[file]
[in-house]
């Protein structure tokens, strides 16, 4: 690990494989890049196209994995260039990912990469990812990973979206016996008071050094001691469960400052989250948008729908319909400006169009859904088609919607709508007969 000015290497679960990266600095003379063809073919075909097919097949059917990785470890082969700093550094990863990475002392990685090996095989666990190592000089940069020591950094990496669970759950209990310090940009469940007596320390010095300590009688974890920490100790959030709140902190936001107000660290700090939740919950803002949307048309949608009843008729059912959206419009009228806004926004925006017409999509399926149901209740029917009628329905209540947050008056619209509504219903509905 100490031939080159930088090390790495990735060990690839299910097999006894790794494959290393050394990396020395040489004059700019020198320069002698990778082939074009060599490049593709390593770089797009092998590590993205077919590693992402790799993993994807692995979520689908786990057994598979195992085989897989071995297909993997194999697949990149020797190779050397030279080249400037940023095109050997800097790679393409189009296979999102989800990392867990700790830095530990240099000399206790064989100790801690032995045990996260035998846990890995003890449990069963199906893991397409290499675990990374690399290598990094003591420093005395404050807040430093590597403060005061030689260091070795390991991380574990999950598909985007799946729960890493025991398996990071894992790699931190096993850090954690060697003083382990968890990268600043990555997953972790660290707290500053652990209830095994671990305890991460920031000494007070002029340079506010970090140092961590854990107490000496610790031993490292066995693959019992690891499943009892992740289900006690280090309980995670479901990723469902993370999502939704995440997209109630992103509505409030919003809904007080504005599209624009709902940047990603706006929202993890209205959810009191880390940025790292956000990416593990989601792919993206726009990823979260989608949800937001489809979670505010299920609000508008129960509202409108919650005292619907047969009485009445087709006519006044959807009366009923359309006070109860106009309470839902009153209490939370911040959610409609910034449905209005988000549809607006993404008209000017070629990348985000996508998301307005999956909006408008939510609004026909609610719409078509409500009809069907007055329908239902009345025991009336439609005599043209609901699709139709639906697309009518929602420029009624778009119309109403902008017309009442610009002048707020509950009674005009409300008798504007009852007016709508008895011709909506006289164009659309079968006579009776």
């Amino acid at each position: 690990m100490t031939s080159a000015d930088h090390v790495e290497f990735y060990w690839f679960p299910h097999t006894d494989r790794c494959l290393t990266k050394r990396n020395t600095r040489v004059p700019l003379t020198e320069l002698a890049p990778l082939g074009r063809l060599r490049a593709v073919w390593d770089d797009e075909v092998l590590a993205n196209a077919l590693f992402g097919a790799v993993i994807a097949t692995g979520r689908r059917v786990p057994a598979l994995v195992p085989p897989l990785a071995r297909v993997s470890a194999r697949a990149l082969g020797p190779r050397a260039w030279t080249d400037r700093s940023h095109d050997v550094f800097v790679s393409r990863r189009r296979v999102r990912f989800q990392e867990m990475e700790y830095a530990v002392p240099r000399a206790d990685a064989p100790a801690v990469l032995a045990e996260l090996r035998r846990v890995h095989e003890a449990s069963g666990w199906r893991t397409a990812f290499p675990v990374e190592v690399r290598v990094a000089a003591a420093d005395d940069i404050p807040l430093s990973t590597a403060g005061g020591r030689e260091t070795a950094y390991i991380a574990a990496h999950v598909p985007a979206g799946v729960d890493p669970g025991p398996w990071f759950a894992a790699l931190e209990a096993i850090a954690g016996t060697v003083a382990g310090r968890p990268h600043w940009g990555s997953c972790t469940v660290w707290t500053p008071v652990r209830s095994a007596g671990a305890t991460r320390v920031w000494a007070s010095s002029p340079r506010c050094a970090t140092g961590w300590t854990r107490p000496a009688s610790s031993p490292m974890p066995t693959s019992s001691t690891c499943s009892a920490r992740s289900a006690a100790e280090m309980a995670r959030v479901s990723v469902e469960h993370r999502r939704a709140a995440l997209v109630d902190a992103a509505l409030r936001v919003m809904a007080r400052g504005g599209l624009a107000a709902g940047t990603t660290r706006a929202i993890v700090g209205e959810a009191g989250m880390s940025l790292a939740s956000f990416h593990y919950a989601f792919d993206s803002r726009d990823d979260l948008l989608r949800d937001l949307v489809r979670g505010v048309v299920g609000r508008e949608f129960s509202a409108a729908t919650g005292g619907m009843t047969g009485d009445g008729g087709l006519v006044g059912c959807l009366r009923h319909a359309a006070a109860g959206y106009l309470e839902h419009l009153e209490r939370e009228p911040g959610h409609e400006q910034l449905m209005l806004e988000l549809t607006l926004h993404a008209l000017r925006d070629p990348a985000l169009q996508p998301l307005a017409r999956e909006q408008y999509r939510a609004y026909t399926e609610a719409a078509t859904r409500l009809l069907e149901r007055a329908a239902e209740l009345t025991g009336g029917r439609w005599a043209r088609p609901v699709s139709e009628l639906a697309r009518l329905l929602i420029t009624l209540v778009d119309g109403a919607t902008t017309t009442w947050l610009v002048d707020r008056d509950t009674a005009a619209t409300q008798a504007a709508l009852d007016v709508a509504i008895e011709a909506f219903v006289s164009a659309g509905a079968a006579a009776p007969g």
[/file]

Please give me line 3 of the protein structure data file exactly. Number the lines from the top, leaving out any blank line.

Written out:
């Amino acid at each position: 690990m100490t031939s080159a000015d930088h090390v790495e290497f990735y060990w690839f679960p299910h097999t006894d494989r790794c494959l290393t990266k050394r990396n020395t600095r040489v004059p700019l003379t020198e320069l002698a890049p990778l082939g074009r063809l060599r490049a593709v073919w390593d770089d797009e075909v092998l590590a993205n196209a077919l590693f992402g097919a790799v993993i994807a097949t692995g979520r689908r059917v786990p057994a598979l994995v195992p085989p897989l990785a071995r297909v993997s470890a194999r697949a990149l082969g020797p190779r050397a260039w030279t080249d400037r700093s940023h095109d050997v550094f800097v790679s393409r990863r189009r296979v999102r990912f989800q990392e867990m990475e700790y830095a530990v002392p240099r000399a206790d990685a064989p100790a801690v990469l032995a045990e996260l090996r035998r846990v890995h095989e003890a449990s069963g666990w199906r893991t397409a990812f290499p675990v990374e190592v690399r290598v990094a000089a003591a420093d005395d940069i404050p807040l430093s990973t590597a403060g005061g020591r030689e260091t070795a950094y390991i991380a574990a990496h999950v598909p985007a979206g799946v729960d890493p669970g025991p398996w990071f759950a894992a790699l931190e209990a096993i850090a954690g016996t060697v003083a382990g310090r968890p990268h600043w940009g990555s997953c972790t469940v660290w707290t500053p008071v652990r209830s095994a007596g671990a305890t991460r320390v920031w000494a007070s010095s002029p340079r506010c050094a970090t140092g961590w300590t854990r107490p000496a009688s610790s031993p490292m974890p066995t693959s019992s001691t690891c499943s009892a920490r992740s289900a006690a100790e280090m309980a995670r959030v479901s990723v469902e469960h993370r999502r939704a709140a995440l997209v109630d902190a992103a509505l409030r936001v919003m809904a007080r400052g504005g599209l624009a107000a709902g940047t990603t660290r706006a929202i993890v700090g209205e959810a009191g989250m880390s940025l790292a939740s956000f990416h593990y919950a989601f792919d993206s803002r726009d990823d979260l948008l989608r949800d937001l949307v489809r979670g505010v048309v299920g609000r508008e949608f129960s509202a409108a729908t919650g005292g619907m009843t047969g009485d009445g008729g087709l006519v006044g059912c959807l009366r009923h319909a359309a006070a109860g959206y106009l309470e839902h419009l009153e209490r939370e009228p911040g959610h409609e400006q910034l449905m209005l806004e988000l549809t607006l926004h993404a008209l000017r925006d070629p990348a985000l169009q996508p998301l307005a017409r999956e909006q408008y999509r939510a609004y026909t399926e609610a719409a078509t859904r409500l009809l069907e149901r007055a329908a239902e209740l009345t025991g009336g029917r439609w005599a043209r088609p609901v699709s139709e009628l639906a697309r009518l329905l929602i420029t009624l209540v778009d119309g109403a919607t902008t017309t009442w947050l610009v002048d707020r008056d509950t009674a005009a619209t409300q008798a504007a709508l009852d007016v709508a509504i008895e011709a909506f219903v006289s164009a659309g509905a079968a006579a009776p007969g």